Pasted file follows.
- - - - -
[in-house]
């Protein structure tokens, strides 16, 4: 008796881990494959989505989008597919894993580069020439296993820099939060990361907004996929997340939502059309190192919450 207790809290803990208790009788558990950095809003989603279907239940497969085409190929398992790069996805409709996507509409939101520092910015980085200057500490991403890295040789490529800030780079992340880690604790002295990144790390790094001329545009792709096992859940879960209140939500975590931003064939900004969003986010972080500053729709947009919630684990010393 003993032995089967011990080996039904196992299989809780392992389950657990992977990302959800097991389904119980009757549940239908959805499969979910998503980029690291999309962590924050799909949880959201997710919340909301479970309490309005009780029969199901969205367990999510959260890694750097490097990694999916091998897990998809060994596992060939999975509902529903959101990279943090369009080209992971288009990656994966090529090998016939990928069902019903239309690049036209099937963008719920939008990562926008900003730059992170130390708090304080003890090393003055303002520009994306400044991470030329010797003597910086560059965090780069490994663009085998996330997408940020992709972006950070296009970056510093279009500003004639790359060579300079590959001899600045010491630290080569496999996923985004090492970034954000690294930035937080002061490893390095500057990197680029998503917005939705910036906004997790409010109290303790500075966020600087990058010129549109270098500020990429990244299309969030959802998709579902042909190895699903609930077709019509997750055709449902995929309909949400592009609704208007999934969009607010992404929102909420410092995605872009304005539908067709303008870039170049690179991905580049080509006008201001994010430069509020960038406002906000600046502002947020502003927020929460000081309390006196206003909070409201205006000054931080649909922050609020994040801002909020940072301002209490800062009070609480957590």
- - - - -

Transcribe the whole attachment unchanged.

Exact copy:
[in-house]
């Protein structure tokens, strides 16, 4: 008796881990494959989505989008597919894993580069020439296993820099939060990361907004996929997340939502059309190192919450 207790809290803990208790009788558990950095809003989603279907239940497969085409190929398992790069996805409709996507509409939101520092910015980085200057500490991403890295040789490529800030780079992340880690604790002295990144790390790094001329545009792709096992859940879960209140939500975590931003064939900004969003986010972080500053729709947009919630684990010393 003993032995089967011990080996039904196992299989809780392992389950657990992977990302959800097991389904119980009757549940239908959805499969979910998503980029690291999309962590924050799909949880959201997710919340909301479970309490309005009780029969199901969205367990999510959260890694750097490097990694999916091998897990998809060994596992060939999975509902529903959101990279943090369009080209992971288009990656994966090529090998016939990928069902019903239309690049036209099937963008719920939008990562926008900003730059992170130390708090304080003890090393003055303002520009994306400044991470030329010797003597910086560059965090780069490994663009085998996330997408940020992709972006950070296009970056510093279009500003004639790359060579300079590959001899600045010491630290080569496999996923985004090492970034954000690294930035937080002061490893390095500057990197680029998503917005939705910036906004997790409010109290303790500075966020600087990058010129549109270098500020990429990244299309969030959802998709579902042909190895699903609930077709019509997750055709449902995929309909949400592009609704208007999934969009607010992404929102909420410092995605872009304005539908067709303008870039170049690179991905580049080509006008201001994010430069509020960038406002906000600046502002947020502003927020929460000081309390006196206003909070409201205006000054931080649909922050609020994040801002909020940072301002209490800062009070609480957590």